Among these, there is, for example, the 3D body-scanning by the company Human Solutions Assyst which offers, with its precise, high-performance scanning technology, the customer the opportunity of being directly involved in the product development. This technology enables higher quality product by giving the possibility of choosing ‘made-to-measure suits in-store using a virtual catalogue which has all the variants of fabric detailing and accessories’ (New Craft, 2016). It also contributes to creating customers bonding in the retail trade, aspects which is, as already mentioned, at the core of the New Craft’s philosophy. Shopping becomes a pleasurable experience for the customer, who can be scanned in the store, get the right sample size which is sent directly into the production of his customised garment. The process terminates in the virtual fitting where the customer can try multiple models on the computer instead of trying them on in a fitting room (Human Solution Group, 2016).
A similar technology takes advantage of the 3D scanning technique for the production of customised stools, that are eventually manually completed, and even for the making of innovative shapes for pasta.
Innovation applied to craftsmanship can also be seen in fabrics and textiles, as shown by the interwoven polyester fabrics with stainless steel wires by Luce Couillet and the young artisan Rana Feghaly in Beirut, the collection inspired by the plight of the city during the civil war. ‘Two textile arrangements and ensembles in felt recall the city’s war-shattered buildings. This aesthetic experimentation is part of a wider project for the recovery of textile traditions that can be revived in a contemporary guise’ (New Craft, 2016).
Another exhibition is included inside the room, creating an intimate space enclosed by a thin circular curtain. The small exhibition, entitled ‘Mutations‘, is a project commissioned by Vacheron Constantin, in collaboration with the Institut National des Mètiers d’Arts Dècoratifs and the Musèe des Art Dècoratifs of Paris. The exhibition aims to highlight the way in which the art from the past still inspires the modern forms of artistic expression. Nine groups of master craftsmen, visual artists and designers explore and reinterpret the basics of decorative arts. Pieces of artisanal work from the 18th and 19th centuries are taken as inspiration for contemporary and innovative designs.
The protagonist object of the exhibition is a vase, called Les Metier d’Art, realised by the artist Lycien Falize. Presented at the Universal Exposition of 1900 and used by the president of the Les Art Decoratifs institution during holidays and ceremonies, is reinterpreted by Stefane Perraud in its artwork called Corps de Mètiers. The red laser explains the meaning of the installation: if positioned vertically it reproduces the pouring of wine; if placed horizontally it reproduces an organism that unifies the concept of collectivity with the one of individuality.
Another peculiar item displayed in the small exhibition is ‘Confident‘, a wooden armchair from the 19th century, innovative at the time since it presented a new way of communicating. Reinterpreted by Quentin Vaulot, Goliath Dyèvre, Robert Jallet and Frédéric Gallin, ‘Morpheme‘ represents the new rituals of conversing. While abandoning the classic seated position, the design piece proposes an improvised moment of dialogue. The artwork represents the synthesis of the evolution of uses and demonstrates how artisanal techniques follow social praxis.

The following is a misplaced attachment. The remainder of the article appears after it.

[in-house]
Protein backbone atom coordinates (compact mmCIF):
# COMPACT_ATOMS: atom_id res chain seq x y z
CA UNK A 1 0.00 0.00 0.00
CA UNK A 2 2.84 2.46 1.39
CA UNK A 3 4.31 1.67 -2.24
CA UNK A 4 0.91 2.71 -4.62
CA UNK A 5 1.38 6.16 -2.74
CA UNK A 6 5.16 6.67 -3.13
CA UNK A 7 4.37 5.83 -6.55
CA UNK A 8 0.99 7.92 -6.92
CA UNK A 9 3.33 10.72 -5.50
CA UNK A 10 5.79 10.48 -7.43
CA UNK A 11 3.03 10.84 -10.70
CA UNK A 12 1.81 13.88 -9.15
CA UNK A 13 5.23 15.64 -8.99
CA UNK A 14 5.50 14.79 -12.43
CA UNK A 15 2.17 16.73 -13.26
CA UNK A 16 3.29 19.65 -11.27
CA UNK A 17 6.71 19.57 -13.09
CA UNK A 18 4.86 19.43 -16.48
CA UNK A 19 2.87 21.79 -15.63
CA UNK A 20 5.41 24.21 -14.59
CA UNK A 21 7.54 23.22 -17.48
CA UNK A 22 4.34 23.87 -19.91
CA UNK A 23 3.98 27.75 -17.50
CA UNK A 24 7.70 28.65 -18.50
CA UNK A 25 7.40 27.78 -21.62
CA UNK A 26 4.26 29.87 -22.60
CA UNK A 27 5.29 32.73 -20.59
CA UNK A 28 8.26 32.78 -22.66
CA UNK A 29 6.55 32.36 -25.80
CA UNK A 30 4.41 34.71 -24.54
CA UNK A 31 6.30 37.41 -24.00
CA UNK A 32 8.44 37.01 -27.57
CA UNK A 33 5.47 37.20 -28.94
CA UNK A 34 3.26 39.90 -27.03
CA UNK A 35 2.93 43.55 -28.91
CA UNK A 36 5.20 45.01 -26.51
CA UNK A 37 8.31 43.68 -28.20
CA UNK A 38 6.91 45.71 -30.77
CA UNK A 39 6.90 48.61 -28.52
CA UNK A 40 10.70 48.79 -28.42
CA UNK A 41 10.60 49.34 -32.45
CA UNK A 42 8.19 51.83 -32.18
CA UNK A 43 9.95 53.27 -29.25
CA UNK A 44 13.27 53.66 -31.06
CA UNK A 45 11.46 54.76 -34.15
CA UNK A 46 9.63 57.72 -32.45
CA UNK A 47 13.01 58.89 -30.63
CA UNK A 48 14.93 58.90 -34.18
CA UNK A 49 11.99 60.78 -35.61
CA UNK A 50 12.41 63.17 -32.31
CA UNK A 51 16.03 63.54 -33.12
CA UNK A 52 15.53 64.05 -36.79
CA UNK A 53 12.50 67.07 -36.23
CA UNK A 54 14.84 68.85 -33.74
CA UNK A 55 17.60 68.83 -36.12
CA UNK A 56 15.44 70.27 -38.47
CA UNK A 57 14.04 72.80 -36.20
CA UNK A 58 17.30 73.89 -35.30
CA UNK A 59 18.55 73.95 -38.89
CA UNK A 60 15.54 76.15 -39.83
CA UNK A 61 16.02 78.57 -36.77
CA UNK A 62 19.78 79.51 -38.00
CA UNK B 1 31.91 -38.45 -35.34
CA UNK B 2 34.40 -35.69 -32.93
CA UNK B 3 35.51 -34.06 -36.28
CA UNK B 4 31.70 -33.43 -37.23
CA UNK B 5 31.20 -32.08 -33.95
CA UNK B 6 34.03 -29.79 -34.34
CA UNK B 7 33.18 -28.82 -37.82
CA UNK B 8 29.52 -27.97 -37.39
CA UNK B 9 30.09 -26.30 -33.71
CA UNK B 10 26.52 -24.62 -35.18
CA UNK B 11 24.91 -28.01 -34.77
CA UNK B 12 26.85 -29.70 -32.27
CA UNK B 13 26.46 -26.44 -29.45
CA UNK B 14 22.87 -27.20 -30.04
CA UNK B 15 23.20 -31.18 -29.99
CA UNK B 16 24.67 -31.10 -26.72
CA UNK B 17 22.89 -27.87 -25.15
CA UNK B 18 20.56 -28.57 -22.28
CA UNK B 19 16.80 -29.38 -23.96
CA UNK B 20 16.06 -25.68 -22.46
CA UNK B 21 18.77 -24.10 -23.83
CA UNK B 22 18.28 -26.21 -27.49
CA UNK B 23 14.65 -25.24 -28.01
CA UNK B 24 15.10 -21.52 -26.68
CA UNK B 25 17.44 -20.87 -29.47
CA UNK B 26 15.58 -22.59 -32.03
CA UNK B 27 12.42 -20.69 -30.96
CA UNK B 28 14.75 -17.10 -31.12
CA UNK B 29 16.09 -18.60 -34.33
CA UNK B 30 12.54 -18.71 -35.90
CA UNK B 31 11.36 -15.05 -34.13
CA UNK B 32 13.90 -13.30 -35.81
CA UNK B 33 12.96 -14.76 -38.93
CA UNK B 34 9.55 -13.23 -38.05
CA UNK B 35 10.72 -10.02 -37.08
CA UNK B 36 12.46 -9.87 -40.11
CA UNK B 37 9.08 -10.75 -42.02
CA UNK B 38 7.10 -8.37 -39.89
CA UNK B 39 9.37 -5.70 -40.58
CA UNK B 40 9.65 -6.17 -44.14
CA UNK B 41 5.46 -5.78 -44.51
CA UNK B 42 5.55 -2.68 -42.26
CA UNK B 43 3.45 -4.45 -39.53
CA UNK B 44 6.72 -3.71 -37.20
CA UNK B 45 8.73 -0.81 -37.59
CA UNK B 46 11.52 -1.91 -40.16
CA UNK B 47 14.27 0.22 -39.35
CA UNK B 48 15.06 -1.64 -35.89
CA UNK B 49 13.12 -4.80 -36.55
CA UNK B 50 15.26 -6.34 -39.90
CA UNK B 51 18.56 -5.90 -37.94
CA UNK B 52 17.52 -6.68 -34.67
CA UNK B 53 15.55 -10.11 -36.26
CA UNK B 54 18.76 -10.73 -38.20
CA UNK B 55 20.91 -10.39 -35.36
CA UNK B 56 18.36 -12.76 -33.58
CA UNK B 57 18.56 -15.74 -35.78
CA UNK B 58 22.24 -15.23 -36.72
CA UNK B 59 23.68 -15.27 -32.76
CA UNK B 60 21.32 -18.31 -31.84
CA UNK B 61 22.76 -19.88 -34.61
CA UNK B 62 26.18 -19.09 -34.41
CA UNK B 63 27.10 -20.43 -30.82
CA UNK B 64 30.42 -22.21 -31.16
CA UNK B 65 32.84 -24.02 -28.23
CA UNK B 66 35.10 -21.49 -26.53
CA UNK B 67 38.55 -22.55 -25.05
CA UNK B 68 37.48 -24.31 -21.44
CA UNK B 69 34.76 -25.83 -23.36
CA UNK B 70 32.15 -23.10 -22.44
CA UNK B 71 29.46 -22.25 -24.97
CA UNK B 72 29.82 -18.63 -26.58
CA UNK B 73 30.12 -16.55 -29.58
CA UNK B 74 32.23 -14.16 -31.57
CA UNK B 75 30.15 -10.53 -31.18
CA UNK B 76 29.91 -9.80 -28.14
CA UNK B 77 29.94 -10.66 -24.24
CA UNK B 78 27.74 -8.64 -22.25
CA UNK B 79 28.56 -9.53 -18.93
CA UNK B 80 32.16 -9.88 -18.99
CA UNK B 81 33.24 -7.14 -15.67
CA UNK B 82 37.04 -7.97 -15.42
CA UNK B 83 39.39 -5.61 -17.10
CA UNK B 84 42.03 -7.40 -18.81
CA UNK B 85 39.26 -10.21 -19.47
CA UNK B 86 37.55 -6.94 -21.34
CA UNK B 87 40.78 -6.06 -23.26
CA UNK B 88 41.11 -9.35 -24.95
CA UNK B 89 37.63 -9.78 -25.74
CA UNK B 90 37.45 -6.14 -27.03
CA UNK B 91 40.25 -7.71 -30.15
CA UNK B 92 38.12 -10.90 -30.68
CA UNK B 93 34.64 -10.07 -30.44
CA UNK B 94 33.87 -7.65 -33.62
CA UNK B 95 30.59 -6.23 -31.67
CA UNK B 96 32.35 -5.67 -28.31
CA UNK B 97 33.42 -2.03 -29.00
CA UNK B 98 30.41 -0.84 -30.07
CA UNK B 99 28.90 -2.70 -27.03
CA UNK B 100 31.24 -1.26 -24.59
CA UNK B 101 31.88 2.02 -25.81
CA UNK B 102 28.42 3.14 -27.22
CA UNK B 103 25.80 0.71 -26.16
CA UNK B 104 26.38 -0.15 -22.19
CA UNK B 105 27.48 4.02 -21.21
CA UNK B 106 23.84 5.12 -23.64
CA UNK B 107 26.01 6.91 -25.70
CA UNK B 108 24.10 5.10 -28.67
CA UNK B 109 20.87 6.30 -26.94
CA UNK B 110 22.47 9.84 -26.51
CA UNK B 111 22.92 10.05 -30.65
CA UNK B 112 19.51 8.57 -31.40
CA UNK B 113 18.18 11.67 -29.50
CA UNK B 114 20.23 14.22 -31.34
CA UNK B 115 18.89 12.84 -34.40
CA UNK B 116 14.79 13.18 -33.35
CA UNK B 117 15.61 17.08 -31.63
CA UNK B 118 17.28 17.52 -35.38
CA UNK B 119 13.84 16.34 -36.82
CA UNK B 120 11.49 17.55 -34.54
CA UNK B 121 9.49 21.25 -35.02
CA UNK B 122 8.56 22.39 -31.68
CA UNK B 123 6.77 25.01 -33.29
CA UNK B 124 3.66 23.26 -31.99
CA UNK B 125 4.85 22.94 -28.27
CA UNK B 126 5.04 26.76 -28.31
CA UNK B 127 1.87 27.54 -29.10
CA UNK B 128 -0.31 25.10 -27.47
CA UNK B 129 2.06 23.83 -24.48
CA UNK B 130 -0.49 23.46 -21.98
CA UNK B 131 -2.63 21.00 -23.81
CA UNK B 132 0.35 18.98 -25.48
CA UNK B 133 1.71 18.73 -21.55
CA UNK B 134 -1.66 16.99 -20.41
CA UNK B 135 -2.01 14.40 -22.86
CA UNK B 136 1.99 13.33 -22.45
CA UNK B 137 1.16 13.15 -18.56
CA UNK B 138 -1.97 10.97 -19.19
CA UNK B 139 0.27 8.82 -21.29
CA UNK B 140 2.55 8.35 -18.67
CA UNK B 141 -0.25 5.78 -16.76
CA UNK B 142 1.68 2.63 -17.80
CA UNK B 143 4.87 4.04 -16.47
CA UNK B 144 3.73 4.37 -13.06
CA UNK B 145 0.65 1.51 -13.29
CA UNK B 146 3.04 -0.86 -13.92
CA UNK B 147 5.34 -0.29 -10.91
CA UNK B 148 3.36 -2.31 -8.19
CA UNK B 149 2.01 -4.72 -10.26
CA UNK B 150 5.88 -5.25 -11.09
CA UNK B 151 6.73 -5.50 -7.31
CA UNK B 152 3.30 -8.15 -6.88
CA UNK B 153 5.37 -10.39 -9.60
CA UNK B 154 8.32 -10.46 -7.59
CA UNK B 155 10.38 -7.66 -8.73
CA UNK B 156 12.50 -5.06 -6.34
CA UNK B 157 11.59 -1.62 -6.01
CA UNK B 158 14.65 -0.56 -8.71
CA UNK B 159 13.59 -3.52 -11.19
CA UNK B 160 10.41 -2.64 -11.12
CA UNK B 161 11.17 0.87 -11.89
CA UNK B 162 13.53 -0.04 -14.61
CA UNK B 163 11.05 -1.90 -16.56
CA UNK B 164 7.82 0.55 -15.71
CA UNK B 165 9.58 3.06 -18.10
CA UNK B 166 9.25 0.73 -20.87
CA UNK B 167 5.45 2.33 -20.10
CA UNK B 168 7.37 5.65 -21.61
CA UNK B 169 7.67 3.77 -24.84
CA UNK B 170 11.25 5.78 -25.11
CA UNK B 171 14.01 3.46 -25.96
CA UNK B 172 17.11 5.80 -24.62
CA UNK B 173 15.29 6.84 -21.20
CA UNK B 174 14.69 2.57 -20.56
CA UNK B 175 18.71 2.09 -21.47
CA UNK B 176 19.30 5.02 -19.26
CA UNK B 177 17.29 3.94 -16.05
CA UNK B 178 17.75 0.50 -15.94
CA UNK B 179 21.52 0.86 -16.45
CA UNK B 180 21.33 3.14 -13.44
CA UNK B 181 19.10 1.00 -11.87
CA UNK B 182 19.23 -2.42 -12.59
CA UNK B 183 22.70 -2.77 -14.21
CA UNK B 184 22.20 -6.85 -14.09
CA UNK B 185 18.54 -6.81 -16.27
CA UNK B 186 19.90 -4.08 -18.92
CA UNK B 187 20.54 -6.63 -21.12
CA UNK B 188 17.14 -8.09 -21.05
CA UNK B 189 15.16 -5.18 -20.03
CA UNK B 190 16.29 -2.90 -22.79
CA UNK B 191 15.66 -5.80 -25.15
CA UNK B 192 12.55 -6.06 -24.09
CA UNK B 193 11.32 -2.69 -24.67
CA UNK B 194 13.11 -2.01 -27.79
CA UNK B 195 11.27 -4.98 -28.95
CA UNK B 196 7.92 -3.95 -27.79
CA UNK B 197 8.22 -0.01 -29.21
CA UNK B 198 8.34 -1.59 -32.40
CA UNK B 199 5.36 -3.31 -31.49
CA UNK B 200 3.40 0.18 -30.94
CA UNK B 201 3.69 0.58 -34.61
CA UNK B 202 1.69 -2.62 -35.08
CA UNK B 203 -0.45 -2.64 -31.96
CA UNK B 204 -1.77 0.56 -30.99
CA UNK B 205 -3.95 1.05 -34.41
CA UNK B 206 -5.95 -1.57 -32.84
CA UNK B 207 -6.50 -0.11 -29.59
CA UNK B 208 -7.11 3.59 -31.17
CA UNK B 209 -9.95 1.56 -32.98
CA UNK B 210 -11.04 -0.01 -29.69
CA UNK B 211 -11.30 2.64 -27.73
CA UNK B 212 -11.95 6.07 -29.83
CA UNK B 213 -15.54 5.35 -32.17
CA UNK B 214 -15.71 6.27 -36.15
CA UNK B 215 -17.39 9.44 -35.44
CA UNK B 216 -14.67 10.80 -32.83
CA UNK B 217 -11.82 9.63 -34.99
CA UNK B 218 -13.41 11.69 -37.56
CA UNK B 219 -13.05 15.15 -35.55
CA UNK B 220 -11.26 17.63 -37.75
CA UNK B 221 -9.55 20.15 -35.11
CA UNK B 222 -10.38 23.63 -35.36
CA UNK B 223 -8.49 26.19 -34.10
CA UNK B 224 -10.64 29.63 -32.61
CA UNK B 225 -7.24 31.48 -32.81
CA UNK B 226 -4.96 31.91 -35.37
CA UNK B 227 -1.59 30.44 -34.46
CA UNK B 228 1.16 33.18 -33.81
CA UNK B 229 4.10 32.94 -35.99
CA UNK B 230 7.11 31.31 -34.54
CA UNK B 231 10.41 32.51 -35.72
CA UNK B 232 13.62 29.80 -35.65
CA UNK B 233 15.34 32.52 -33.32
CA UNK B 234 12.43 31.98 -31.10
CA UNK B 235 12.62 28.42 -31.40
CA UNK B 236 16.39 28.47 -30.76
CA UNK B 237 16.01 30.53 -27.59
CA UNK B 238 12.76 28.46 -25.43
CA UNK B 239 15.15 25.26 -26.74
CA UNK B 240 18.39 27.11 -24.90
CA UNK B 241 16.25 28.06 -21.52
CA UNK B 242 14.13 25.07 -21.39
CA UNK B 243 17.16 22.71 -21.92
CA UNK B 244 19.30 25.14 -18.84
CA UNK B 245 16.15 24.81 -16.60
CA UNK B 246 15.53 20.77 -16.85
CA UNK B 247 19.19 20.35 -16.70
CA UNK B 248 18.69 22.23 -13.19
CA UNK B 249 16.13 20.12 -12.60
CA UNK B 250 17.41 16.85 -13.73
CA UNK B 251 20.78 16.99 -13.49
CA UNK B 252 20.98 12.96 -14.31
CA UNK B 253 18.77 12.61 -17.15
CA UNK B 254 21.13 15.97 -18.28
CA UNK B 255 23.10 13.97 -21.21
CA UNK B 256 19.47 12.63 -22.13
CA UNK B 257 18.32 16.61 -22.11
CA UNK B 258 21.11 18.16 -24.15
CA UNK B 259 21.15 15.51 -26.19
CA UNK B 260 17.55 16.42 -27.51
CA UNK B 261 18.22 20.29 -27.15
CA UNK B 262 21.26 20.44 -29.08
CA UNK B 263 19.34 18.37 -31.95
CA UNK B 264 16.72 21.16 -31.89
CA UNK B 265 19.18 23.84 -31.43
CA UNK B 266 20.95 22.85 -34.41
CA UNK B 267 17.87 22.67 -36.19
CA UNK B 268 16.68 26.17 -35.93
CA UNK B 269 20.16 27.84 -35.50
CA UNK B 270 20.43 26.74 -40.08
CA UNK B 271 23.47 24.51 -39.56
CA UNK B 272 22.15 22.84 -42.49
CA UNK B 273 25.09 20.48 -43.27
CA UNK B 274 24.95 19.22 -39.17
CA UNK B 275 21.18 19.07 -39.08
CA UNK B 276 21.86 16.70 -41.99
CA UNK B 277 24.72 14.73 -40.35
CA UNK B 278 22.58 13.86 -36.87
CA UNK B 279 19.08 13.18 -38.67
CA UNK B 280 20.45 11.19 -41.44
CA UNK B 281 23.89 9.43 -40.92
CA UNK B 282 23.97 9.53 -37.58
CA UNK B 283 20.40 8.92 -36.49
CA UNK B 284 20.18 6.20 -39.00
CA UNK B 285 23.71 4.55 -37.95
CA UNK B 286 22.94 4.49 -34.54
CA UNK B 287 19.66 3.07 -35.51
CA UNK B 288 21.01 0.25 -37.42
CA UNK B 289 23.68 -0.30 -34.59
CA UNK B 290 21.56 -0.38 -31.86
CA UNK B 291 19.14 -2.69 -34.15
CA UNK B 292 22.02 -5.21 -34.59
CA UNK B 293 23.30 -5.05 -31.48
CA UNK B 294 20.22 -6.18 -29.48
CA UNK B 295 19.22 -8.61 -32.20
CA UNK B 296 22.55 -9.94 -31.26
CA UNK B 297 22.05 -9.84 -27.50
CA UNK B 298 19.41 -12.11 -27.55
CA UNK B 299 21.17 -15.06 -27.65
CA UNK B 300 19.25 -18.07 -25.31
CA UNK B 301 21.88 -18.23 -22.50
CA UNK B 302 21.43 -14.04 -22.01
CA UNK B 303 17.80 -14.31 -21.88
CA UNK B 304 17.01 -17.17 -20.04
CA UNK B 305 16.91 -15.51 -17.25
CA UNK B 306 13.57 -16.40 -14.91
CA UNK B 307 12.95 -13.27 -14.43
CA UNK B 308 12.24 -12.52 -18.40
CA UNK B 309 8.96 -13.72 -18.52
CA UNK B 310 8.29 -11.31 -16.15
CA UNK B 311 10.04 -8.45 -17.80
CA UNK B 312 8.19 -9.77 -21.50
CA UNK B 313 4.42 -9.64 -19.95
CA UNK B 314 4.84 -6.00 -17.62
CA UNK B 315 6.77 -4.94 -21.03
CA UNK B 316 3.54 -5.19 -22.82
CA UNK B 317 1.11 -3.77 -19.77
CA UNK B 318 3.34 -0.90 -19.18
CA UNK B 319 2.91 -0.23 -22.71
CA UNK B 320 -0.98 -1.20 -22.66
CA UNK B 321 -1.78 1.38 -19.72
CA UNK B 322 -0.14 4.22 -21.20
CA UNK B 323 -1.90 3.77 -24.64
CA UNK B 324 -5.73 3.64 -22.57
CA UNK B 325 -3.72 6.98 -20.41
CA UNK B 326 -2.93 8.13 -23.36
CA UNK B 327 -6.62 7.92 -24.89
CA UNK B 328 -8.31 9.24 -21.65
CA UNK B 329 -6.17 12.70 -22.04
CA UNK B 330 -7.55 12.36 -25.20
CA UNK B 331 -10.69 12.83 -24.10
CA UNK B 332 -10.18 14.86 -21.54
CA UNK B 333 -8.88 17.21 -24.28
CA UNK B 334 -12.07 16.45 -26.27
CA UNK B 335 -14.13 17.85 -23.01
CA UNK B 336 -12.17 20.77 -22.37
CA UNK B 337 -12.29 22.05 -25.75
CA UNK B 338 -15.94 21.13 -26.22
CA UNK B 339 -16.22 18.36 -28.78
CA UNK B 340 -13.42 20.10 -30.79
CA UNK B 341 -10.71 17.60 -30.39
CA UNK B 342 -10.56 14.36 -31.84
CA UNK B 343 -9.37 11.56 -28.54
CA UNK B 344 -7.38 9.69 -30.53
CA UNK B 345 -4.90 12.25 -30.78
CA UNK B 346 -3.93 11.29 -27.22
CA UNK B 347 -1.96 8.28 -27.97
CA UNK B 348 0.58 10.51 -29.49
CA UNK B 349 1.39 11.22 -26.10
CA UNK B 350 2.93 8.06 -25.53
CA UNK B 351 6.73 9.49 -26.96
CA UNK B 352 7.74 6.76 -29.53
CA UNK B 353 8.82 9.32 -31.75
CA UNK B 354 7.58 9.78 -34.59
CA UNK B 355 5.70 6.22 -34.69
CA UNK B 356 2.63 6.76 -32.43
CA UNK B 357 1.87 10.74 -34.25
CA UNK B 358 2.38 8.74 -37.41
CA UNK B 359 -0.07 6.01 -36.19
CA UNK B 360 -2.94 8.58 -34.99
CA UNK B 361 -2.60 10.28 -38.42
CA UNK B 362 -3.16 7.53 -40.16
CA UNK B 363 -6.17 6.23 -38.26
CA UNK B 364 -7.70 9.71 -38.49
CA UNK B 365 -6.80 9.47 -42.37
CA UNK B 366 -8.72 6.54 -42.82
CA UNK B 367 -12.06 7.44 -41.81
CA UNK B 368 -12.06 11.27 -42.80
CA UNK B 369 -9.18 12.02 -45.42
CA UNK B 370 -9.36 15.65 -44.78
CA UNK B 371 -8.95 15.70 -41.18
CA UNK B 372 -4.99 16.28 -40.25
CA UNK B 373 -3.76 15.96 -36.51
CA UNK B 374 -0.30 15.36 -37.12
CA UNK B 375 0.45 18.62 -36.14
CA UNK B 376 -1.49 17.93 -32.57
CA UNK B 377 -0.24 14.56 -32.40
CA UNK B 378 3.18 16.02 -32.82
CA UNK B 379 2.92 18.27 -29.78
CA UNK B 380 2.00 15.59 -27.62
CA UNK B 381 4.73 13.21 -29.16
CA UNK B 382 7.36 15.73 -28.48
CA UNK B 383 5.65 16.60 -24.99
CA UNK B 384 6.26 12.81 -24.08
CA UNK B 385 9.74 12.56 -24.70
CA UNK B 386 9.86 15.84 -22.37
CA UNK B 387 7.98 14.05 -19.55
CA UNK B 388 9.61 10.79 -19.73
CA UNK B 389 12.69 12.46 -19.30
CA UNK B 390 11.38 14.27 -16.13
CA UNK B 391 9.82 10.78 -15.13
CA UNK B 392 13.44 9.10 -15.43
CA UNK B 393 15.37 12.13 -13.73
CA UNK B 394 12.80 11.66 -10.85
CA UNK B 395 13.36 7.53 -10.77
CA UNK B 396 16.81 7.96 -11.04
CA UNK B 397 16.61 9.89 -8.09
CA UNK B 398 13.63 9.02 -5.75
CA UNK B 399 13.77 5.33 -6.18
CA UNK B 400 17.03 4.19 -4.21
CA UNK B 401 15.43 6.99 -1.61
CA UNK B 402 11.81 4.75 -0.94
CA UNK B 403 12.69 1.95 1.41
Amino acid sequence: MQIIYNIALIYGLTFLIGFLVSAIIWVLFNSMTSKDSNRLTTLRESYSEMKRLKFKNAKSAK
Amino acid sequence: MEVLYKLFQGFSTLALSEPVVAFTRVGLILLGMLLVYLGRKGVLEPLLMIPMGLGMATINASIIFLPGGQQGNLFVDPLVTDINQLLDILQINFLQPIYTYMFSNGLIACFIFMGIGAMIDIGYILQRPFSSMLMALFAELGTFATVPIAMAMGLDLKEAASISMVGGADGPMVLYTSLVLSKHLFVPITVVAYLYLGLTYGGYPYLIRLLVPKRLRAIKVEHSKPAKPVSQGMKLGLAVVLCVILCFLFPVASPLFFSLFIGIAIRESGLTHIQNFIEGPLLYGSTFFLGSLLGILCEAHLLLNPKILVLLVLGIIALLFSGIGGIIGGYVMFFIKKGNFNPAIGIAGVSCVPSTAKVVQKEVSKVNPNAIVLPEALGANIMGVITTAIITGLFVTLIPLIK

The exhibition terminates with an area dedicated to typography and letter-printing machines. The space entitled ‘Print Is Daed‘, results partly empty for being completed in the next months. Frames without posters, composers left on the table, defunct machines and white sheets of paper hung on the wall waiting for being filled. The objective is letting the space at the dispose of those that still are working in the typography sector and finding what printing can still mean in our times.
The concept of ‘handmade’, for a long time associated with approximation and imprecision, ‘has become the distinctive element of a new concept of social and economic worth. […] Richard Sennett’s book The Craftsman, together with many others published in the wake of the 2008 financial crisis, has paved the way for new concepts of work and socialness, proposing the craftsperson as an antidote to an economy otherwise abandoned to the fate of international finance‘ (Micelli, 2016).
In front of an economy that results to failing under many aspects, all we can do is going back to our origins while reinterpreting the for the creation of a new paradigm of quality and value. The new artisan will not be confined to his workshop, but, as Stefano Micelli argues, will be reinterpreted as the promoter of a new way of enterprising, whose know-how can be used as a resource for launching small and large businesses. Social networks, e-commerce portals and digital manufacturing are redefining the perception of craftsmen and of making.
‘The potential afforded by this admixture of design, crafts and new industrial forms expands and extends its effects thanks to designer=enterprise-which are individuals endowed with personal creativity and potentiated technological abilities that enable them to act like an enterprise and, subsequently, to implement their activities via networked connections, influenced as they are by open, collaborative models. […] We are therefore increasingly obliged to consider craft production as an open, nondogmatic category of ‘making’ capable of generating a new ecosystem displaying both historical continuity and new identities’ (Maffei, 2016).
The priority of our society is, therefore, about ‘creating value by means of dialogue and relating’. We do not need new objects to expand our egos, we need ‘social and cultural connections mediated by objects that succeed in connecting diverse cultures and sensitivities’ (Micelli, 2016).